Myitkyina, capital of Katin, northernmost province of Burma, occupied by the Japanese, was retaken by General Stilwell, (1883-1946), a West Point graduate, the Allied Commander, more well known as Vinegar Joe.
Very few records of the war exist because most of the soldiers at the front perished. One best selling fiction Harp of Burma by Michio Takeyama released right after the war became a movie and I had to see it. It was a tearjerker all throughout. One defected Japanese soldier became a monk to bury and mourn for dead friends. Takeyama, who had no war experience, claimed he wrote a children's story, fantasizing the battleground as a "Home Sweet Home" chorus competition between British and Japanese armies.
Mr. Koichi Tsukamoto (1920-1998), the founder and manufacturer of Wacol, Kyoto women’s apparel, was one of three survivors out of a 55 man platoon.
I recently read a sad story that one Japanese soldier sought shelter at his Burmese friend's house as he had no family in Japan. While he was taken care of by his friend's daughter, the two got on well. Everything seemed to be going alright, until one day he ventured out to see a dentist (he claimed he couldn't stand his toothache) and was caught by the police and sent to a concentration camp. Eventually he was sent back to Japan. He tried to recontact his Burmese family, but was out of luck.
Decades later, he learned through the news media that his son in Burma was looking for him. The reason he got no response from Burma was because the family was ostracized from the village for hiding a Japanese defector.
The 124th Battalion was from Fukuoka. At the Guadalcanal landing (Aug 1942), he wrote: the carrying boat was shipwrecked on the coral reef while fleeing from the Allied Air night raids, 300 meters away from the seashore. Soldiers had to swim to shore. On landing alone, one third of the battalion was lost. On the island during fighting, he injured his leg and was unable to walk. His Hancho advised him that they had to move on without him. He made a wooden stick for a cane in order to follow, limping. The retreat order came and they left Guadalcanal on January 1943. The 4,000 Fukuoka Battalion had only 200 soldiers left, all with injuries and health issues of some kind.
I had read that former U.S. Vice President Dick Cheney (1941-) listed Guadalcanal Diary written by Richard William Tregaskis (1916-1973), as one of his favorite books. I wonder why he specifically mentioned it. I'll read it when I finish reading Kojima's story.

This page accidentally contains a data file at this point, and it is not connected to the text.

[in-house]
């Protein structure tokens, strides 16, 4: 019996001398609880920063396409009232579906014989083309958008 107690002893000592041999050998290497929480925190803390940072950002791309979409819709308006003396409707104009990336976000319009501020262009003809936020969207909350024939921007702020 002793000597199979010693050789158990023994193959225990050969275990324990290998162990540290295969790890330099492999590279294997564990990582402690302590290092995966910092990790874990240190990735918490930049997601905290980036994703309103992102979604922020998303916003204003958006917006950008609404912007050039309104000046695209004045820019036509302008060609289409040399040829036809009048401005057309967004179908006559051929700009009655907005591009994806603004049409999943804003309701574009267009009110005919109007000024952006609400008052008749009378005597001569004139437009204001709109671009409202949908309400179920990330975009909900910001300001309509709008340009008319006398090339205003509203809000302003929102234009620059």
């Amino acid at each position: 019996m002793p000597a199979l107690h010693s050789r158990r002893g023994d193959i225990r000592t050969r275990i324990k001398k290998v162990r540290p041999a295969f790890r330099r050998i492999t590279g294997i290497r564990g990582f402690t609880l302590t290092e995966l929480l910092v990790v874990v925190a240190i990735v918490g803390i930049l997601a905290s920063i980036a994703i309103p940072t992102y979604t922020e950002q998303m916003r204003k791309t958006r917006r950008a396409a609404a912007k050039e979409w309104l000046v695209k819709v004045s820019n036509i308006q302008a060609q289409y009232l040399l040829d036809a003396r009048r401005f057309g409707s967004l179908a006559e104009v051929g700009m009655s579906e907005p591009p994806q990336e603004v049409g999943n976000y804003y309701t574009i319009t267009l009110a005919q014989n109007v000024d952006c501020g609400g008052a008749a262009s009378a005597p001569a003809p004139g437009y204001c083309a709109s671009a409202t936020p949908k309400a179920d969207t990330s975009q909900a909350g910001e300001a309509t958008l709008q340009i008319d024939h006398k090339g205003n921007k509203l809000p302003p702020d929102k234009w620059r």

The 200 Fukuoka survivors were then sent to Saigon on June 1943 to be incorporated into 34th Army Division for the Impahl Operations, but he redeveloped malaria which he suffered in Guadalcanal. He was sent to a Hong Kong Hospital from Saigon for special treatment. When he recuperated, he traveled alone to catch up with his troop via railroad, and random rides available, which led through retreating routes.
I was impressed with his way of thinking that you can't walk the ocean back from Guadalcanal, but once you were on the continent, the road led to Japan. Even limping, he had the fortitude to continue walking. He and two friends walked over 1,000 kilometers to Chiangmai, Thailand. He was very thankful for all the help and alms from local Burmese along the way.
*This figure was taken as the most reliable number from the "Museum of Kohima" of York (UK) Website - "85,600 Japanese soldiers participated in the Imphal Mission, 30,000 died in action, of starvation and illness and 20,000 were injured or succumbed to malnutrition and illness. The road between Kohima and Imphal was called ‘White Bone Road’ on which lay the remains of many corpses in military uniform who have never been taken back to their home."
The same website has a link to Sato Memorial, posted on Feb 13, 2012, by Akiko MacDonald, Honorary Secretary of Burma Campaign Society, related with the Anglo-Japan Alliance.